Obama green, Clinton red
McCain blue, Huckabee orange
Dave Liep's US Election Atlas is one of the two best public-service, just the facts political sites on the web (the other is Ron Gunzburger's Politics1). Both sites have been around for approximately forever.
Liep provides the maps I was looking for on Tuesday night as a visual aid to my sense of Wisconsin geography.
My as-it-happens hunch was correct on the Dem side, as Clinton won 10 scattered counties out of 72 and nothing bigger than Superior, and Obama took all 8 congressional districts. In the Republican primary my geography was a little off; I thought there were two clusters of Huckabee support, but instead they all connected together. He did win the Mississippi-hugging 3rd CD, but also carried the 7th CD in the northwest. (The first 26 years of my life were spent almost entirely in those.)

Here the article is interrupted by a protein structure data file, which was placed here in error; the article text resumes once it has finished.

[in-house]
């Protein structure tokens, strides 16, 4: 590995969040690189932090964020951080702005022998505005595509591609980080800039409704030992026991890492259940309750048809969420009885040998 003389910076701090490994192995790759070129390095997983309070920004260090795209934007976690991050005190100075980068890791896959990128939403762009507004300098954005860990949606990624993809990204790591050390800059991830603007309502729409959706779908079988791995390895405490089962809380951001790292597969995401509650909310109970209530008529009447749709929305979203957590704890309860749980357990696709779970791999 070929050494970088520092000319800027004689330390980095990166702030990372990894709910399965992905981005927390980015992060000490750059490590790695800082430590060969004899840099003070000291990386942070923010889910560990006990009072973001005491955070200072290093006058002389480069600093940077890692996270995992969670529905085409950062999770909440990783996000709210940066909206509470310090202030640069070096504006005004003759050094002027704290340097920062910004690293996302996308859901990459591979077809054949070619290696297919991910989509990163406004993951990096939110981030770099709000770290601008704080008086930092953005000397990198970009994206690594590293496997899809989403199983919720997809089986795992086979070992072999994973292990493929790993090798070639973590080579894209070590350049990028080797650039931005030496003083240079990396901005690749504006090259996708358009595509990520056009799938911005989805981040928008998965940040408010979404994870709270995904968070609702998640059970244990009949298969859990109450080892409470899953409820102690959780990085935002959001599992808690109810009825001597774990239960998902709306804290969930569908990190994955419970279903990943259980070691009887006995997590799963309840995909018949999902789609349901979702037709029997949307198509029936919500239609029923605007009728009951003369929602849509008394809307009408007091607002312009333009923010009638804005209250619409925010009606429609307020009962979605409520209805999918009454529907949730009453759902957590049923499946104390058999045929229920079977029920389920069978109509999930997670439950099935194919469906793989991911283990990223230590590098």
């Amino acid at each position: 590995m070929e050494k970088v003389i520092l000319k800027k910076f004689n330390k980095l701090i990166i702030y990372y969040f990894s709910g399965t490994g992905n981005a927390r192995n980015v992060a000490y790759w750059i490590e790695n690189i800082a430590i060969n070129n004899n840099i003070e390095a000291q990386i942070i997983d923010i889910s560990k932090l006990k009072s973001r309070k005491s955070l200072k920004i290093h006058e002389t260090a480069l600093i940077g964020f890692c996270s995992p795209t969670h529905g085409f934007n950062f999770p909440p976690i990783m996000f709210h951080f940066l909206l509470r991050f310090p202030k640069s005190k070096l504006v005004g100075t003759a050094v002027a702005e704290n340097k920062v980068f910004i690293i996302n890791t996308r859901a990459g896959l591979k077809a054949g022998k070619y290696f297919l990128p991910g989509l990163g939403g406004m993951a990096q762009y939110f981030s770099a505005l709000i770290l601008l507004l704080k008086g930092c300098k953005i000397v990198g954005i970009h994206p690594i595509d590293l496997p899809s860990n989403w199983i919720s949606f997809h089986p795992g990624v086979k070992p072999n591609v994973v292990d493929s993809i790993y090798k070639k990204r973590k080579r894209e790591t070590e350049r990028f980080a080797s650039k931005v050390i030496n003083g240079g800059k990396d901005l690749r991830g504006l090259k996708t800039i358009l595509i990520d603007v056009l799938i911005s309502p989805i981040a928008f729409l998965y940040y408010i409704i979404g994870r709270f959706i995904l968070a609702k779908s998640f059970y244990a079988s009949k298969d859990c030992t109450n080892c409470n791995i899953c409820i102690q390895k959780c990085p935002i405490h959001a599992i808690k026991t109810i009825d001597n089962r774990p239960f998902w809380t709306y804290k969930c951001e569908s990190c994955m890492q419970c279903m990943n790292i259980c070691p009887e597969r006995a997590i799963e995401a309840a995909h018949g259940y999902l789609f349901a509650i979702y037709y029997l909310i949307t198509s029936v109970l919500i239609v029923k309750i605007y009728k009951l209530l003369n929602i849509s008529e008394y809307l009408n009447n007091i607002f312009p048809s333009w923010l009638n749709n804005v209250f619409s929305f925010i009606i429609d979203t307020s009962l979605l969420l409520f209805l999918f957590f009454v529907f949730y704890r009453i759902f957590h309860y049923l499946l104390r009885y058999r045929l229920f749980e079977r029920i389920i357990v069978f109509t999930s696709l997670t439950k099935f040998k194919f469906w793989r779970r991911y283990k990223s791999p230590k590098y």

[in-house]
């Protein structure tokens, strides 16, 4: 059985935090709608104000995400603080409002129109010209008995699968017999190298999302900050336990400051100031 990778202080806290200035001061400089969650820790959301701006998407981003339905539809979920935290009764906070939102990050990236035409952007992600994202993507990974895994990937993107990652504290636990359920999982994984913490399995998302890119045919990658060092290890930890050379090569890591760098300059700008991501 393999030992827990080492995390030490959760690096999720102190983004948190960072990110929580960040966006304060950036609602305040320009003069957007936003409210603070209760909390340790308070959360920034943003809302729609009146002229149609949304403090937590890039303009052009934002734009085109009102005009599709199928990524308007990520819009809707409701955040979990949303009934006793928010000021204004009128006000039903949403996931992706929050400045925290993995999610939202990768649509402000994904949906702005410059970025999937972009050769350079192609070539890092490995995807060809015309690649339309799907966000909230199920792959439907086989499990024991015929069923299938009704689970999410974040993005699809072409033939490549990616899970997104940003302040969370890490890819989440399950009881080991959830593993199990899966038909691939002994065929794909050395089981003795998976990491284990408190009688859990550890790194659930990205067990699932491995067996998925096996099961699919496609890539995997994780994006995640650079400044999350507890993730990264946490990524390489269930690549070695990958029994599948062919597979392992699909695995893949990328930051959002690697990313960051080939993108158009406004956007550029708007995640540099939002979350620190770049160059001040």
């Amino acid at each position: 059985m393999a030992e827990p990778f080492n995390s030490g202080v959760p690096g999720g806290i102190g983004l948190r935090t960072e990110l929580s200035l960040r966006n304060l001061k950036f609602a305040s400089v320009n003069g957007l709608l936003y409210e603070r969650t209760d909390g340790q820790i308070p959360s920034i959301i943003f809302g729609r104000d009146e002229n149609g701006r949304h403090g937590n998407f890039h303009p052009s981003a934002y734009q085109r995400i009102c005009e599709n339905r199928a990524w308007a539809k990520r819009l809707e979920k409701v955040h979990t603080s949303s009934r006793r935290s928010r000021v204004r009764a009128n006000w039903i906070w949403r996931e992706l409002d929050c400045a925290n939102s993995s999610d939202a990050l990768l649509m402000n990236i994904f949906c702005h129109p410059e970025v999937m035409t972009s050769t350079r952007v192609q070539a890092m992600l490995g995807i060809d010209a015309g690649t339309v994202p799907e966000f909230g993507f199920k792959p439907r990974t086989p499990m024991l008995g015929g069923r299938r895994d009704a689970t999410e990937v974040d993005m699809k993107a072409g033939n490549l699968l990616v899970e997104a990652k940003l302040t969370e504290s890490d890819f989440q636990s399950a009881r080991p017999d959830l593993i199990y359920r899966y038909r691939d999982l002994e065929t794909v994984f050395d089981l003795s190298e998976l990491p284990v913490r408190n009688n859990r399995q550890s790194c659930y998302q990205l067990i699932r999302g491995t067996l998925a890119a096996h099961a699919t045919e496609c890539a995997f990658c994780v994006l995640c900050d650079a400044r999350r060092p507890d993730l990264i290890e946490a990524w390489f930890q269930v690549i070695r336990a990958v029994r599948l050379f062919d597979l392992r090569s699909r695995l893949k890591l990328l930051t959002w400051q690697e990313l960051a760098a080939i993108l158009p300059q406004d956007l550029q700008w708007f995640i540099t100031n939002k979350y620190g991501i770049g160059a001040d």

One caveat with US Election Atlas:
In most of the world, the color red is traditionally associated with the political left, and blue with the right, as in the British logos above. I liked that and really, really want to go back. But for some reason, in 2000, the major networks reversed the convention and used blue for the Democrats and red for the GOP, and because of the, uh, special nature of that battle, the colors stuck and are probably stuck forever.
But Liep, who's been doing the site since 1997, had lovingly, tediously coded everything as red for Dems and blue for GOP. "Due to the sheer volume of maps on this site, changing them to match the media's recent color choices requires a significant investment in time," he writes, and after you read about him manually data-entering reams of pre-electronic era election results, one is inclined to give him a break.
As for the the origins of left and right, that was based on where people sat in the Revolution-era French Assembly, and donkeys and elephants came from Thomas Nast cartoons.